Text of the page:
Today we’d like to introduce you to Chelsea Parrish.
Chelsea, please share your story with us. How did you get to where you are today?
When I was in grade school, my teachers all wrote the same thing on my evaluation: visual learner. It was clear that a diagram of a molecule or a picture of an ancient map helped me to understand the big idea or concept, better than any textbook had done. Since then, I have embraced my ability to comprehend and communicate visually, developing skills and interests in photography, music, graphic art, editing, live production, creative entertainment, and animation.
I received my undergraduate degree in stage and production management from Emerson College. After graduating I moved to New York where I began my career in entertainment as a manager, learning how to collaborate with large creative teams and work towards a common artistic goal. Although my experience in live production began my career, I have always had an even stronger desire to be a designer and a filmmaker. Soon, the combination of my creative skills, my production experience, and my interest in visual learning led me to my passion for motion design.
I have learned that motion design is not only a fascinating medium of entertainment but has a remarkable impact on audience’s ability to understand and retain information in a visual way. Whether it be the opening credit sequence of Catch Me If You Can or the “Intention” video created by Apple to convey their mission, the combination of simple graphics and animation tells stories in a unique way that I am passionate to learn more about.
I have been part of the design communities of Boston, New York, and Los Angeles and over the past three years, my professional experience in motion design and animation has included infographics, explainers, branding, kinetic text, and music visualization. I am primarily interested short-form filmmaking such as trailers, animated music videos, credit sequences, eCards, commercials, promos, PSAs, learning videos, and animated logos. My personal creative work includes music visualization and short stories, implementing a bit of quirkiness and humor. The beginning of the process I go through includes researching similar styles to gain inspiration, drawing storyboards, and oftentimes starting with the voiceover or music. After that, the priority goes to working hard to execute the animation with precision and creativity while collaborating with the client to get them the final product they need. I aspire to use motion design to educate and communicate ideas in visual, entertaining ways.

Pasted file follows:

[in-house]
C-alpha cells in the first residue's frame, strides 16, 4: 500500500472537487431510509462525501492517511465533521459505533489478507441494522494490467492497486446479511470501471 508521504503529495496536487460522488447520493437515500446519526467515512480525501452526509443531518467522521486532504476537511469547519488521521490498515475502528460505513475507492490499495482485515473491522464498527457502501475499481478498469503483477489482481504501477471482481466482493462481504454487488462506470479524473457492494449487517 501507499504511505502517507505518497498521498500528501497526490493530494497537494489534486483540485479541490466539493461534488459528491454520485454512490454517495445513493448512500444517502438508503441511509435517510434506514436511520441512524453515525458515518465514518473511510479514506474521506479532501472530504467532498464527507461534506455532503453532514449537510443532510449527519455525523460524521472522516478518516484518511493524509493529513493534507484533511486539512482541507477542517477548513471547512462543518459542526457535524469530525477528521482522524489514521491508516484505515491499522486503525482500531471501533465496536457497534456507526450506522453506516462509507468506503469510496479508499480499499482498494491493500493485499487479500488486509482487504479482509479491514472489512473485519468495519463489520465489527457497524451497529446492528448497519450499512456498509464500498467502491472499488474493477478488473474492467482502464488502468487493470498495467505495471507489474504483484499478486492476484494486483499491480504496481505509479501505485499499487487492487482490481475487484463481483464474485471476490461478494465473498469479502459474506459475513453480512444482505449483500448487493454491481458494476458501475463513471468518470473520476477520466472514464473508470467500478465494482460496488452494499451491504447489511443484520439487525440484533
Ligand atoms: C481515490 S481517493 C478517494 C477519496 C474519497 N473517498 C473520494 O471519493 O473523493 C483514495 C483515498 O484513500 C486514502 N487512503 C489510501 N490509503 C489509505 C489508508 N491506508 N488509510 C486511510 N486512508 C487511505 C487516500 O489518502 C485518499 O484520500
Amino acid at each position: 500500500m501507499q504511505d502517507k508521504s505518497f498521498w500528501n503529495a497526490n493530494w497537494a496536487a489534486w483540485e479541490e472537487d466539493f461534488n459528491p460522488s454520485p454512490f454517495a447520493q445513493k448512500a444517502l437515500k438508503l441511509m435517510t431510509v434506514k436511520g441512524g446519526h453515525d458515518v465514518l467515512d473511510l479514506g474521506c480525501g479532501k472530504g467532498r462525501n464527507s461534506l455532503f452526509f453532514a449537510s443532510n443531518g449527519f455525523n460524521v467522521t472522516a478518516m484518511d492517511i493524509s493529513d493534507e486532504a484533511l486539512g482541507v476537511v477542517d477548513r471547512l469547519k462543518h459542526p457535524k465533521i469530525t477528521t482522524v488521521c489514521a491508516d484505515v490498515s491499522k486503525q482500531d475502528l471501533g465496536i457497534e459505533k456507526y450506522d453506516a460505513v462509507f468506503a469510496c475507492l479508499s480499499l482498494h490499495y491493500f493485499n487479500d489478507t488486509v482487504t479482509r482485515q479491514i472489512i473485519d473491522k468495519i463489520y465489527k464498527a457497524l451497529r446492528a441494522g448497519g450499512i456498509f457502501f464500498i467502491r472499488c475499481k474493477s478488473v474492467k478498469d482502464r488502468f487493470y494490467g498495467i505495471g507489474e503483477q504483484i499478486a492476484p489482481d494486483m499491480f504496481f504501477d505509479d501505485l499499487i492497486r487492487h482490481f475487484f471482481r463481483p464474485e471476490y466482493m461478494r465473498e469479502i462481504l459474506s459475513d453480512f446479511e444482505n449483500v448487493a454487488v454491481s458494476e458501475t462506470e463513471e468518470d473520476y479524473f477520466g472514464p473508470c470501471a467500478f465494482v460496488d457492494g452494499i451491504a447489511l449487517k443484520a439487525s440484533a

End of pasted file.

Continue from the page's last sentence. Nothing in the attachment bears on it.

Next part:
Has it been a smooth road?
Becoming a motion designer has been a challenging road. Learning the animation software takes a lot of hard work, dedication, and patience. There are so many programs to learn and techniques to master. Unfortunately, there are not many education programs or degrees in motion design, so much of my learning has been self-teaching. In addition to using fantastic online learning programs like Lynda, Video Copilot, and School of Motion, I have been building my own education by taking professional development classes at various design schools in everything from storyboarding to AfterEffects to marketing to general filmmaking. I also became part of the motion design community. It is a small, amazingly talented group of people who love what they do and are always willing to learn more and reach out to help new designers.